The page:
Kathleen Waldeck was driving a car that was alleged to have rear-ended the car of the plaintiff, Andice Peacock, causing her injuries. Peacock had alleged that her car was rear-ended by Waldeck while waiting for a stoplight to turn green.
The lawsuit alleged that Peacock’s vehicle was stopped at a red light when the collision occurred, and “there were no visual obstructions to block defendant’s view of plaintiff’s vehicle.” In the Waldeck answer, she admitted her car rear-ended Peacock’s vehicle and that her view was not obstructed. In the meantime, before bringing this summary judgment motion, Waldeck passed away. Her representative of the estate, Barton Waldeck, argued that the Dead-Man’s Act barred Peacock from testifying about this car crash.
A DuPage County, Ill., circuit court judge granted the motion for summary judgment in favor of the Estate of Kathleen Waldeck. Peacock appealed.
“Given that the Dead-Man’s Act was designed to bar testimony that a decedent could have refuted, plaintiff could have argued, perhaps that the Dead-Man’s Act should not apply to matters about which the decedent admittedly had no knowledge.” But because “that is not the argument that plaintiff has made,” the Illinois Appellate Court declined to consider whether the case of Rerack v. Larry, 241 Ill.App.3d 692 (1992), might have permitted Peacock to provide testimony about the accident despite Waldeck’s death.
Illinois Appellate Court for the 2nd District also acknowledged that if Waldeck’s answer had admitted the allegation that Peacock was stopped at a red light when Waldeck crashed into the back of her car, this would have been adequate to raise a prima facie case of negligence on the part of the driver of the rear vehicle,” based on Burns v. Grezeka, 155 Ill.App.3d 294 (1987).
The appellate court went on to say that Waldeck’s limited admissions were not sufficient to establish an inference of negligence because “they leave open the possibility that the accident occurred because plaintiff stopped abruptly or in an otherwise unsafe manner.”
The special representative of the Waldeck estate successfully moved for summary judgment contending that plaintiff Peacock could not establish defendant’s negligence without testimony that would be inadmissible under the Dead-Man’s Act at trial.
The plaintiff argued on appeal that the summary judgment was wrong because the pleadings (answer) established the existence of a question of material fact. However, the Illinois Appellate Court affirmed the trial court’s decision dismissing the case on summary judgment. The record reviewed by the appellate court showed that there were no known witnesses to the incident other than plaintiff and the defendant. A party opposing a motion for summary judgment may not rely on evidence barred by the Dead-Man’s Act to establish the existence of a question of material fact. Rerack v. Larry.
In pertinent part, the Dead-Man’s Act provides that: “In the trial of any action in which any party sues or defends as the representative of a deceased person or person under a legal disability, no adverse party or person directly interested in the action shall be allowed to testify on his or her own behalf to any conversation with the deceased or person under legal disability or to any event which took place in the presence of the deceased or person under legal disability.”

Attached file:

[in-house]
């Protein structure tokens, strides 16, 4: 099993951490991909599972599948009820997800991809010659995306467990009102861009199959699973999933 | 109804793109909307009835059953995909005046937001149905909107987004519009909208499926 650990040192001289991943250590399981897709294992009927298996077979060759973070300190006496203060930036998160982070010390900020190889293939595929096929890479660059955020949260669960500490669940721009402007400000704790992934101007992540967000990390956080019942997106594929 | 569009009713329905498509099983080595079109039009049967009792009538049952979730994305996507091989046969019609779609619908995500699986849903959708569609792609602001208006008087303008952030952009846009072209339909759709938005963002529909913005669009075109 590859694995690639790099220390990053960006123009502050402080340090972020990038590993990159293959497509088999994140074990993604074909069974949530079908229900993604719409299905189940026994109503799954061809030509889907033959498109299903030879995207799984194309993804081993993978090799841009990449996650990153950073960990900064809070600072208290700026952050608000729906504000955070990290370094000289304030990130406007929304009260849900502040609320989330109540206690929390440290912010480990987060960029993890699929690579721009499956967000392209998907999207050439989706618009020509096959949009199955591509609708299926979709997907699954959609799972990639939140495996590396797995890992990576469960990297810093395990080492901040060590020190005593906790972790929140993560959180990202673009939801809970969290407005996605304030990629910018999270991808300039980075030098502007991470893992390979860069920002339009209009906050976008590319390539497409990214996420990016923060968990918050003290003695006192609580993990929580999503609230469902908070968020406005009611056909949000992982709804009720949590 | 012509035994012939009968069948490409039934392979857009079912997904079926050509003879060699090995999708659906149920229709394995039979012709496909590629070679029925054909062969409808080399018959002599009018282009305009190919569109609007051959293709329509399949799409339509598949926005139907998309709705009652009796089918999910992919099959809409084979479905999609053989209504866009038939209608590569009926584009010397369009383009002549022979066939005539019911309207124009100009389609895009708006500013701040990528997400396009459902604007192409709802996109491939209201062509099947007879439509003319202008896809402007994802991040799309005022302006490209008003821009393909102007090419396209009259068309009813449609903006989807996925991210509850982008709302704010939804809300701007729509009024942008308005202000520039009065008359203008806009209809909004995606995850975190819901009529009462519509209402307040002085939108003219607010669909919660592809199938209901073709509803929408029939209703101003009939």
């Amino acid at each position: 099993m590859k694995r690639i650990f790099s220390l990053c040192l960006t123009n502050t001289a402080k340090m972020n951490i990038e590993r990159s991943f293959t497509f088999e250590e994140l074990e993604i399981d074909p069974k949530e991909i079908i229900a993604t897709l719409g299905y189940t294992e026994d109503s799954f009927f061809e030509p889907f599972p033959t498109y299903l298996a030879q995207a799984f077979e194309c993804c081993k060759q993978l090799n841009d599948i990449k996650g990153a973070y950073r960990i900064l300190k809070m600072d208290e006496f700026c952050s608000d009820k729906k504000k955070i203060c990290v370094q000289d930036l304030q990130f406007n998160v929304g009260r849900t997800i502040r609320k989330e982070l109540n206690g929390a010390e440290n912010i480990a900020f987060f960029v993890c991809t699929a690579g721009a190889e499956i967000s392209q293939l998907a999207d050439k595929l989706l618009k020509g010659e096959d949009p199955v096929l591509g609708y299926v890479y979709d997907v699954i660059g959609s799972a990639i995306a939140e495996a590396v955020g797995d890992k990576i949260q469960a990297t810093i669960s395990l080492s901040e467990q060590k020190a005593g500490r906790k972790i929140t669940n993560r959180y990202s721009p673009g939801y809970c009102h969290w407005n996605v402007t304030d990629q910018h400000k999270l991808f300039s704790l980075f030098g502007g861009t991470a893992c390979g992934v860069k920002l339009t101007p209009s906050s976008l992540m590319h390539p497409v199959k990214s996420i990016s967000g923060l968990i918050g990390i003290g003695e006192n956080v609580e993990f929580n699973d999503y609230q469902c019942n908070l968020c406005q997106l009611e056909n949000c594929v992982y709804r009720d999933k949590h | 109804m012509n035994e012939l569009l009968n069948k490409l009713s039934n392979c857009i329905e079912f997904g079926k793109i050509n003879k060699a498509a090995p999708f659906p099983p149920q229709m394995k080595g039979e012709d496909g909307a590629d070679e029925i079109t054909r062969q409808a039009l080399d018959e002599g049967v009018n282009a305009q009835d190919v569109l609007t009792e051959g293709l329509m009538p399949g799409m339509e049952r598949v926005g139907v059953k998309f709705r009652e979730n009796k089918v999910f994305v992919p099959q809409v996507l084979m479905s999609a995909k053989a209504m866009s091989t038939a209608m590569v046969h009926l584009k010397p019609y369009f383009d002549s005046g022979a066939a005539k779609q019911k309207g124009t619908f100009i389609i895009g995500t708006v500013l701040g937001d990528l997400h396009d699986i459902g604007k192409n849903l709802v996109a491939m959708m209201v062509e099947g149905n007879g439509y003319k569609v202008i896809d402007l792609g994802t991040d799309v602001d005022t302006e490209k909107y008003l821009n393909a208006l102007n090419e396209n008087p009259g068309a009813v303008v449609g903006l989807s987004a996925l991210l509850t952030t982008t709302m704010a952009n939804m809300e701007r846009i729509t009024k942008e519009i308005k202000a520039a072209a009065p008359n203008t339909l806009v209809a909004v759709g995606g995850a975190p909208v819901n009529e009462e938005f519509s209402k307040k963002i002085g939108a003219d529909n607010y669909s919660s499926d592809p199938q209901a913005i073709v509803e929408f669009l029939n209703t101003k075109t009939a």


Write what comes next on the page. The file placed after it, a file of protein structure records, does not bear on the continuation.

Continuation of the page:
There are several exceptions to the Dead-Man’s Act and this rule. But neither party here contends that any of the exceptions apply.
“The Dead-Man’s Act is intended to remove the temptation of a survivor to testify to matters that cannot be rebutted because of the death of the only other party or witness to the event, but it is not intended to disadvantage the living.” Balma v. Henry, 404 Ill.App.3d 233 (2010).
In this case, given that the Dead-Man’s Act was designed to bar testimony that a decedent could have refuted, the plaintiff could have argued that the Dead-Man’s Act should not apply to matters about which the decedent admittedly had no knowledge. That, however, is not the argument that the plaintiff made, so the appellate court could not consider the matter.
In contrast to the other fact scenarios in Rerack and Burns, the defendant’s admissions leave open the possibility that the accident occurred because plaintiff stopped abruptly in an otherwise unsafe manner because of road conditions or because of a mechanical problem with plaintiff’s vehicle. Were this matter to proceed to trial, the trier of fact might conjecture that the accident resulted from negligence on defendant’s part, but a verdict based on conjecture could not stand. Accordingly, the trial court properly entered summary judgment in favor of the estate of Waldeck.
Peacock v. Waldeck, 2016 IL App (2d) 151043 (Aug. 8, 2016).
Kreisman Law Offices has been handling car crash cases, work injury cases, truck accident cases, motorcycle crash cases and bicycle accident cases for individuals and families who have been harmed, injured or died as a result of the carelessness or negligence of another for more than 40 years in and around Chicago, Cook County and its surrounding areas, including Bridgeview, Orland park, Arlington Heights, Deerfield, Winfield, Winnetka, Naperville, Evergreen Park, Schaumburg, Schiller Park, Mundelein, Chicago (Wicker Park, Rogers Park, Albany Park, Lincoln Square, South Shore, Lawndale), Tinley Park and Skokie, Ill.
Related blog posts: